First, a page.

And the winner is…
David Paterson!! Out of 180 names entered in the Bottling Memories competition, David Paterson’s entry was pulled out as the winner of the how many sunsets taken in Greece. Framing was sponsored by The Framing Store. I actually have known David since I was 18 years old, when he pipped me in a local photographic competition. Naturally I was devastated that my daffodil picture didn’t winand I thought now who is this David Paterson??! So many years later and he has contributed enormously to the photographic industry Australia wide through his work with the AIPP. He also helped me a lot on my last exhibition leaving traces so it’s some kind of freaky karma thing that he’s won this.
The feedback has been awesome and hugely appreciated. I installed myself regularly throughout the Fireside Festival and chatted to most people that would let me…I hate doing full on approach/marketing type things, so I went in with the spirit of chatting not selling and everyone was receptive to that. Even my old photography teacher from my last 2 years of school came along! I think it made a real difference that I explained the story behind each picture. In the past I’ve been a bit frustrated that I’ve been to these places and had all sorts of experiences, and to not have people see what I saw, in my pictures. D’uh! Lightbulb moment! Explaining the stories really helped and interestingly a mostly Aussie audience picked European places images as the top three…I thought they would go more for the people images. And, I loved that one person commented on how many countries do we have in the world where we as the people can walk on top of the politicians?
Last night a show was screened on the plane crash that killed 70 of Poland’s leaders in April this year. The double sadness of it was they were on their way to Katyn. Katyn is in Russia where 22,000 of Poland’s leading lights and soldiers where executed with a bullet to the back of the head each and buried in mass graves during WW2. Sorry, I know this isn’t a very pleasant story, but having been to Poland, and seen life there first hand, all I can do is feel this loss and take my hat off to Polish people. Two generations ago their entire country was levelled, except notably in Krakow, where original buildings still stand. The rest of the countryside is dotted with reconstructed old towns and socialist apartment buildings. An entire culture, almost wiped out.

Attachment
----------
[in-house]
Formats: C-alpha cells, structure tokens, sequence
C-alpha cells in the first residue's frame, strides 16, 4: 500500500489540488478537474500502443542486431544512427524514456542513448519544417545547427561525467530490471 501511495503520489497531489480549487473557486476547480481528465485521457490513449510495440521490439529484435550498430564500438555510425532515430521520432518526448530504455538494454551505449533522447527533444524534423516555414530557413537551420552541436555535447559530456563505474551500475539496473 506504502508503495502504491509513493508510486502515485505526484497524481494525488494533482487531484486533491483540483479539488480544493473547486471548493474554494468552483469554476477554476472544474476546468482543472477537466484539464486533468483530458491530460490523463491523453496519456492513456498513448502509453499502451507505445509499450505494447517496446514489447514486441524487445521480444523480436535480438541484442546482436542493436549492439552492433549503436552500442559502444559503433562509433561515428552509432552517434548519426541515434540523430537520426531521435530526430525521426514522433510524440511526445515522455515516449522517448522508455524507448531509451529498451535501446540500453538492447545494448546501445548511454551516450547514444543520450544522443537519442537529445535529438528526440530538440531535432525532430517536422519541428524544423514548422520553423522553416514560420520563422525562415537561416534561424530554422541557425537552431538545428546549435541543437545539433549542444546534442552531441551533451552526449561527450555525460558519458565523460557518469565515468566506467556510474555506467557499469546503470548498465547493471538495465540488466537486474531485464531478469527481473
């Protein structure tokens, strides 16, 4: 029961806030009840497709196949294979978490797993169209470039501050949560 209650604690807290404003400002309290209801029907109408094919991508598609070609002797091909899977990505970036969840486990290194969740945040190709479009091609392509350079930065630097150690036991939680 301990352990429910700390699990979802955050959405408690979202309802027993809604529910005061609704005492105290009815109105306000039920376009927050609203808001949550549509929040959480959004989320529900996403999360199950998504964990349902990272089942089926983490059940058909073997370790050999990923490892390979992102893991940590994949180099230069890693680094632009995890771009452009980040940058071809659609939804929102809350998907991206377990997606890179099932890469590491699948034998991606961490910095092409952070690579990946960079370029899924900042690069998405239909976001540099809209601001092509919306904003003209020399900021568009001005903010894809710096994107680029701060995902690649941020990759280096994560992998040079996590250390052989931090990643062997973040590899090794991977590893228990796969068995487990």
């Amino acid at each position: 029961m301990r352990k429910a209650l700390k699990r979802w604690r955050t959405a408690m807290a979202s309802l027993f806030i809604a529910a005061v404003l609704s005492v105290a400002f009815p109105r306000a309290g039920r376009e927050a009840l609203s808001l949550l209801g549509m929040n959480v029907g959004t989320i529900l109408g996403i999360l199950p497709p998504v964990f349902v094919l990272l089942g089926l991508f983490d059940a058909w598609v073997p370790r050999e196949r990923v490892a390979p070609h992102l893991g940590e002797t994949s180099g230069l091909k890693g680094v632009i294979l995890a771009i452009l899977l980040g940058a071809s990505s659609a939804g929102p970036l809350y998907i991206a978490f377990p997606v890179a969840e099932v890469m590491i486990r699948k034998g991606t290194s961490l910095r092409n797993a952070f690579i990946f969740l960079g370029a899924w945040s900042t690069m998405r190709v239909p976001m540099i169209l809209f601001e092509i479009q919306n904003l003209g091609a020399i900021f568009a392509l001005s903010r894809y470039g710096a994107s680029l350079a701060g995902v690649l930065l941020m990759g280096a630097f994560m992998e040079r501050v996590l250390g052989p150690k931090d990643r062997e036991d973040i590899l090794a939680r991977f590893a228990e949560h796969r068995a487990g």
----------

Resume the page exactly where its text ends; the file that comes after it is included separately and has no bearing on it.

When I was heading to Poland people raised their eyebrows and said why would you want to go there? I wanted to see for myself what Poland is like, the question is why wouldn’t you want to go there? What’s wrong with going there? I can tell you that Polish people are fighters, they are in my top three of friendliest people I’ve ever encountered (Turkish and Chileans also rate a serious mention on the friendliness stakes). They look to the West earnestly, they are tough and determined. I met a farmer there that had left for Canada for 20 years, and had just returned, and was effectively starting again, building his house from three trees he had just cut down. The spirit of Poland is strong, and it is working hard to move forward, to not lose its culture and spirit. They had these things brutally stolen from them. I look at Poles in awe and admiration. So yes, it was a sobering three weeks in Poland, but I came away from there realising how lucky I am to come from a peaceful country.
Which is your favourite country that you’ve ever visited?
Scroll down for some inspiration…I’ve listed the pictures in order from the most to least voted for at the exhibition…enjoy!!
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Thank you for reading, it means a lot to me that you’ve stopped by. Please leave a comment, I’d love to hear your thoughts.